Wednesday, 30 June 2010

Chapter five and a complete review of the character and the book

Chapter five has thrown up the basic problem with my writing. I wanted this book to be a literary work, with an intense, interesting character at the heart. That has somehow transmuted into a book about relationships and romance even. It's become all story and the characters have drifted into stereotypes. My main character was supposed to be so different, so damaged by the death of her identical twin, that she somehow functions as both twins. Always wounded by the loss of half of her compound self, she's supposed to start to allow other people to fill a small part of that empty space, while allowing herself to fill in the gaps. Somehow it's become a story where the character has down shifted to a lonely spinster looking for love. This is not me. I seem to have accidentally channeled someone else. Possibly Barbara Cartland.

I realise that each of my three main characters - all women, all drawn to this place for one reason or another - are aspects of me. I suppose all fictional characters are, or internalised versions of our loved ones. There's a big part of me that never feels like it's fitting in, knows what to do, and that part is Emma. There's another part of me that is generous, gives, loving, funny etc. (all that stuff) and that is Lily. Olivia is my other alter ego, maternal, looking back with an older perspective, moving past motherhood, a crone. I realise as I plough through the editing process, how much of myself is revealed through all my writing. Not a comfortable place to be.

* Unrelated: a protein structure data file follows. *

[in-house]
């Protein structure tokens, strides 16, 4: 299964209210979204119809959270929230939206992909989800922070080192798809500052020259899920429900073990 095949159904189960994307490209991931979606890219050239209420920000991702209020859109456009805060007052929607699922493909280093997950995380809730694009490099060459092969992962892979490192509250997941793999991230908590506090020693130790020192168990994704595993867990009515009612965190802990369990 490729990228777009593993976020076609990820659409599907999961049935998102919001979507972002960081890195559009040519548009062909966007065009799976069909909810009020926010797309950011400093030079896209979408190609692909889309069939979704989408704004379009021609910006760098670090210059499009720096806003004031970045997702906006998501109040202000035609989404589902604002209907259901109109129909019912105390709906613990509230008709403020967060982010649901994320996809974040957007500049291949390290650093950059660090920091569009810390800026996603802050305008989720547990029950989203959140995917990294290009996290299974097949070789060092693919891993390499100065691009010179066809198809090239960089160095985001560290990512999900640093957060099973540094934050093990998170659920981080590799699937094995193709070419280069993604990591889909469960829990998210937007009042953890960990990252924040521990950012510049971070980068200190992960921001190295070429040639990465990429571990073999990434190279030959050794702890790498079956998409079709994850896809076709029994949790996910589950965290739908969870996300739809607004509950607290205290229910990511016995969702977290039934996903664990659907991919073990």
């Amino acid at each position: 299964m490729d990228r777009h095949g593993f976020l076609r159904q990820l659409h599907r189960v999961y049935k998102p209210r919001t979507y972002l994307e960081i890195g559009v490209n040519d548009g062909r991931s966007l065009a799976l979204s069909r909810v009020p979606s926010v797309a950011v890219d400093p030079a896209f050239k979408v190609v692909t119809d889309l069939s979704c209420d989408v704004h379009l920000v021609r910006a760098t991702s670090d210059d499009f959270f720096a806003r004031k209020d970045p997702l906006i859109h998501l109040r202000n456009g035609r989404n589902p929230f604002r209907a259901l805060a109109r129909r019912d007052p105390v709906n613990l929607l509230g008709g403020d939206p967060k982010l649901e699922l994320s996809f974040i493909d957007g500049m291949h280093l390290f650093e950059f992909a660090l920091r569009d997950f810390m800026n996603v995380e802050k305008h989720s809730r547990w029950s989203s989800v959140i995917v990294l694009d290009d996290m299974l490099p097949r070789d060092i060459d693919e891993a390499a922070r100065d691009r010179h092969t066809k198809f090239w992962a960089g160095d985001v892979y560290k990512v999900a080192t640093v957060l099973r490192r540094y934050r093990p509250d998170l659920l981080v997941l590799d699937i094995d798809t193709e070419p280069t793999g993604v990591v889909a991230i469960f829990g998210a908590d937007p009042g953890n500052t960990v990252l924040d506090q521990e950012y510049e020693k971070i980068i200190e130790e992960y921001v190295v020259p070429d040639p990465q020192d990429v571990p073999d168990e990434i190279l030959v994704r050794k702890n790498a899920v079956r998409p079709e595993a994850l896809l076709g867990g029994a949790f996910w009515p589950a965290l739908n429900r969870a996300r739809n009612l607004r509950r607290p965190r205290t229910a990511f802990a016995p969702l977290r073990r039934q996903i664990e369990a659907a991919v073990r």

I've also been playing with a short story about an old person wrestling with forgetfulness and infirmity but trying not to let on how bad things are. My mother-in-law is 81 and in this position, and everything she does to pretend she can cope is backfiring on her. In fact, she can't cope and needs help. If she had more help, she could stay in her own home. Problem is, she thinks if she says she needs help, they will scoop her up and put her in a residential prison. It may come to that, but I'd like to squeak a bit longer for her autonomy. I don't really get on with her, but I recognise a certain bloody minded independent gene that I have myself. I'm going to be just as awkward, I suspect. Hopefully, I will have lots more support.   

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